We invite all individuals and organisations to join us in this initiative and make a positive difference to the lives of thousands of people. Working closely with our local partners, we will send you regular updates on how the funds are being utilised & the status on the ground. Any surplus funds raised will be utilised for disaster mitigation, rehabilitation, conservation & livelihood support of the local region.

The bank details are in the hyperlink below. Please note that any transfers should have a reference code “FBCA2009”. This way, it is easy for us to track down the amount raised. We look forward to your support.

Donation details are available

Updates are also available on

If you are on Facebook, you can follow it at

On twitter, follow the #aila2009 hashtag for activity and updates on how this is progressing.

Friday, May 8, 2009

Screencasts: virtual marketing

So, I am experimenting with screencasting software called screenflow. Its pretty impressive and takes HD vdo of your screen, audio from mikes, and another vdo from your inbuilt camera... Man, I love macs!

Anyways, to the point!

I managed to make screencasts of two of our most recent products, the Green Circuit and the Responsible peek into Nepal.

Am lovin' it! Will come up with more screencasts soon.. great way to market your products I think.

So here goes



Wednesday, April 29, 2009

in the NEWS: TravelMole

There is nothing much to say! The GREEN circuit launch on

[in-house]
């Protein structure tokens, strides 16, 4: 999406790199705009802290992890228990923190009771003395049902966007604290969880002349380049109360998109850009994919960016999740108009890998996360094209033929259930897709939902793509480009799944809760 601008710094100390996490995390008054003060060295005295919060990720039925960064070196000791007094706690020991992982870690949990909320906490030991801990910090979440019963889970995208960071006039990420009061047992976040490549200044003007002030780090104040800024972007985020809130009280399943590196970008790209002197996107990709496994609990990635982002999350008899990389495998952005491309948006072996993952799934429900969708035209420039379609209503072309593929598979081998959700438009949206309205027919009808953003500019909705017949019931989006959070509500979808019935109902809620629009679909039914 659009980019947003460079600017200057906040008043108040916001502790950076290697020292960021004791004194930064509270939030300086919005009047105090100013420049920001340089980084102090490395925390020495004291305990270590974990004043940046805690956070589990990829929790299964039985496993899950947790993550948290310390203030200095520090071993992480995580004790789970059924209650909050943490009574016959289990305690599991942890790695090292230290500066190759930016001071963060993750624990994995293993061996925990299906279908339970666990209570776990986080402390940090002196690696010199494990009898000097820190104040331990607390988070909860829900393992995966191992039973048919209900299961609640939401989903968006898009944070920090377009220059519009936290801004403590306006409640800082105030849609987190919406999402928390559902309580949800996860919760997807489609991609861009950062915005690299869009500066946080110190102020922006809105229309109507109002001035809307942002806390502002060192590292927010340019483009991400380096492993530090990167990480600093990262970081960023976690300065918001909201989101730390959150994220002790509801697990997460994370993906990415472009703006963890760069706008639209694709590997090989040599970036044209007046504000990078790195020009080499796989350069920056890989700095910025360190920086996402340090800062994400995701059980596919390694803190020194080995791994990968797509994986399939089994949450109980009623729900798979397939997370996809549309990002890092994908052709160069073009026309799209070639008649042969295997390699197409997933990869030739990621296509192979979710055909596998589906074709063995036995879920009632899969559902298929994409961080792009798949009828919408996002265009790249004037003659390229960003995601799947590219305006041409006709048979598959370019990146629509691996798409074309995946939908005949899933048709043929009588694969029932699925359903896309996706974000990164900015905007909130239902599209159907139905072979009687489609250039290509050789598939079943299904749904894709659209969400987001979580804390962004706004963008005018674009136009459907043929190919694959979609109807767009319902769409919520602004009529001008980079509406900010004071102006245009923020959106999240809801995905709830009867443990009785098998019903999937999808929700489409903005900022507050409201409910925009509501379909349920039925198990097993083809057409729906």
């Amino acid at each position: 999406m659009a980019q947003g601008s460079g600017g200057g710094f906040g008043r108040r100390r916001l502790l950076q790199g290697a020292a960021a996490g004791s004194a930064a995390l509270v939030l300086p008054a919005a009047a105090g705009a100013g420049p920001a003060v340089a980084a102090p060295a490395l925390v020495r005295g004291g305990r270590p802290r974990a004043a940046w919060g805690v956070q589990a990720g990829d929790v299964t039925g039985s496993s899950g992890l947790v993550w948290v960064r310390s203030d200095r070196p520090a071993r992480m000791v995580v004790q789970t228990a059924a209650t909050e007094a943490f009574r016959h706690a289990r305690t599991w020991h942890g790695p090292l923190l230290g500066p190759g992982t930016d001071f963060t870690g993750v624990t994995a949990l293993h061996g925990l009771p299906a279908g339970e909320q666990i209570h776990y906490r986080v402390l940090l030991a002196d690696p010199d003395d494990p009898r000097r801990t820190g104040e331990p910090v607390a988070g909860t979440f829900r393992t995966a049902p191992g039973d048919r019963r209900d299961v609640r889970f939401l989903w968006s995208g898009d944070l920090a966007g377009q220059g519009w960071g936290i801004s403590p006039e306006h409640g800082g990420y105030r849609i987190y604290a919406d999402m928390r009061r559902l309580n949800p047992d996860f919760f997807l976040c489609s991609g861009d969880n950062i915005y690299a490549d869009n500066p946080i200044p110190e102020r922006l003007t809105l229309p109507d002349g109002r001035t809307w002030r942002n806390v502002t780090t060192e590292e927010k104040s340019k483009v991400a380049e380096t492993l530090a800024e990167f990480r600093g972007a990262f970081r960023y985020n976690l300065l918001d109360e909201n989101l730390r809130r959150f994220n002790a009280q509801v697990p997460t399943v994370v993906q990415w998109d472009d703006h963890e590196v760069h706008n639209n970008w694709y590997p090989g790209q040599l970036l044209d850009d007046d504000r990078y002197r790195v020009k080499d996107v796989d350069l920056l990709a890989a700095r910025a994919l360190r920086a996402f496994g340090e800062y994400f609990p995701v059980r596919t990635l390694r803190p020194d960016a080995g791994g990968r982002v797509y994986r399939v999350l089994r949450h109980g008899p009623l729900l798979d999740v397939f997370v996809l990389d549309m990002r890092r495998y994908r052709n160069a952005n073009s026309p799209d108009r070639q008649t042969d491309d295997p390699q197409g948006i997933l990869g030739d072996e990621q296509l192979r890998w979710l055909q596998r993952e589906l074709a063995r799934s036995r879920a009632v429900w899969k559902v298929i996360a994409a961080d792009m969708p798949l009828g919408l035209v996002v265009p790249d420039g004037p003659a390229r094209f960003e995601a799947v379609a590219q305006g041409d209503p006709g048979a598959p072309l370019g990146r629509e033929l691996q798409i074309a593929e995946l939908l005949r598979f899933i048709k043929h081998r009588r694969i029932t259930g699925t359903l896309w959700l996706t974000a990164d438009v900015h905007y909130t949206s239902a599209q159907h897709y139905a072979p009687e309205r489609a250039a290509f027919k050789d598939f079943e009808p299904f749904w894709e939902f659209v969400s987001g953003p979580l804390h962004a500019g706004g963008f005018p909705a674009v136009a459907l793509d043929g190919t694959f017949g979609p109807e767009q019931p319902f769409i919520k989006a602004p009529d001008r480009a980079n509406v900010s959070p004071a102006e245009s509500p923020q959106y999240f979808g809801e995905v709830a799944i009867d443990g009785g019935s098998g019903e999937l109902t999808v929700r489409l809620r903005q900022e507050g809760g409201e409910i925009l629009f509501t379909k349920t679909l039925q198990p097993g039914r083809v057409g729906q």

Its starts like this

The Green Circuit was launched ‘LIVE’ at the Responsible Tourism Network Meeting at SATTE, New Delhi. This is a collaborative initiative started by in February, which was pitched at ITB Berlin at the last network meeting.

This new product offers clients an opportunity to experience a selection of the best ‘responsible’ products in the Indian sub-continent. They can land at any of the many international airports, or arrive at a train station to start the journey....

>>>read more

Friday, April 24, 2009

Press Release - the GREEN Circuit

24th April – The Green Circuit has been launched ‘LIVE’ today amidst the Responsible Travel Network Meeting at SATTE, New Delhi. This is a collaborative initiative started by in February, which was pitched at ITB Berlin at the last network meeting.

This new product offers clients an excellent opportunity to experience a selection of the best ‘responsible’ products in the Indian sub-continent. One can land at any of the many international airports, or arrive at a train station to start the journey, all of it is done overland within the sub-continent, so as to reduce carbon emissions. One can then finish off at an international airport or a train station, choose to continue the trip in one continuous circuit, or come back another time to continue on with the next product.